Could the Way you Sleep be Causing you Pain?
If we’re lucky, most of us spend at least 6-8 hours in our beds at night. Sleep is a crucial factor in resting and restoring daily functions of the human body. Inadequate or lack of quality sleep can negatively affect the body and not allow it to function at its optimal level. Not only can low back pain affect your sleep but bad sleeping posture can also cause or be a contributing factor to low back pain. So, what can you do to make sure you are setting yourself up to get the best sleep?
First, make sure you have a good supportive mattress that is comfortable for you. Firmer mattresses tend to give more support compared to softer mattresses. A proper supportive mattress should provide support to the natural curves of the spine and keep everything in line. It is ideal to get a new mattress every 10 years or flip the mattress you have every few months.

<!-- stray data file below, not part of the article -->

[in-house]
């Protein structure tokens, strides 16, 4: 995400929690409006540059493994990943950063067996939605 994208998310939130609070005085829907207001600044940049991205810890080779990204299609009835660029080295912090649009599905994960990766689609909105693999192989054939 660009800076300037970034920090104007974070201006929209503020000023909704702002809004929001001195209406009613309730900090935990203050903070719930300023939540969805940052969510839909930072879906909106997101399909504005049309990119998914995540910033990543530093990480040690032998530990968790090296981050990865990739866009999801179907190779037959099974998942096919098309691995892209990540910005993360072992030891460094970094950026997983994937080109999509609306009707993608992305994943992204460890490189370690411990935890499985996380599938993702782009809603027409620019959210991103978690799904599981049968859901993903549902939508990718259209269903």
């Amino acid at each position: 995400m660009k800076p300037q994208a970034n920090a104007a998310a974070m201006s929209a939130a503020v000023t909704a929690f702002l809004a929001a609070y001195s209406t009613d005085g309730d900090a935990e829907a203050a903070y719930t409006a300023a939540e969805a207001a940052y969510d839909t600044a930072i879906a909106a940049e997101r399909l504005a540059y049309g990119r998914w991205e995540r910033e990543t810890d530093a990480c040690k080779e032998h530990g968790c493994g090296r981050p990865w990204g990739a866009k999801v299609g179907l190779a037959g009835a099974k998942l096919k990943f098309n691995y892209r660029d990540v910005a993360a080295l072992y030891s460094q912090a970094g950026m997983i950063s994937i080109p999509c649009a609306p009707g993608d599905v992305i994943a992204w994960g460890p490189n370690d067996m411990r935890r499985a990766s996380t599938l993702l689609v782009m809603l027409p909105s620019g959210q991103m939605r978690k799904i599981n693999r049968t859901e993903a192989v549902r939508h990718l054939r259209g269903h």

Once you know your mattress is supportive and comfortable it is important to evaluate the way you sleep. The most ideal sleeping position is on your back, but if you are a side or stomach sleeper there are ways to give the body extra support.
There are ways to use pillows to support the spine and maintain the body’s natural curves. Such as placing a pillow under your hips if you are a stomach sleeper or placing a pillow in between your knees if you sleep on your side. It is also very beneficial to put a pillow under your knees while sleeping on your back. This is crucial because when your spine is not in a line the supportive muscles and ligaments are either being stretched or shortened. This causes the muscles to be activated and changes their natural length and tone which then elicits a ripple effect by pulling on joints and not allowing them to move properly causing pain. Many people have increased pain in the morning when they first wake up, and this is a common cause of that increased pain. There are other reasons as to why you could be experiencing pain as well, so it is important to get evaluated when you are experiencing pain.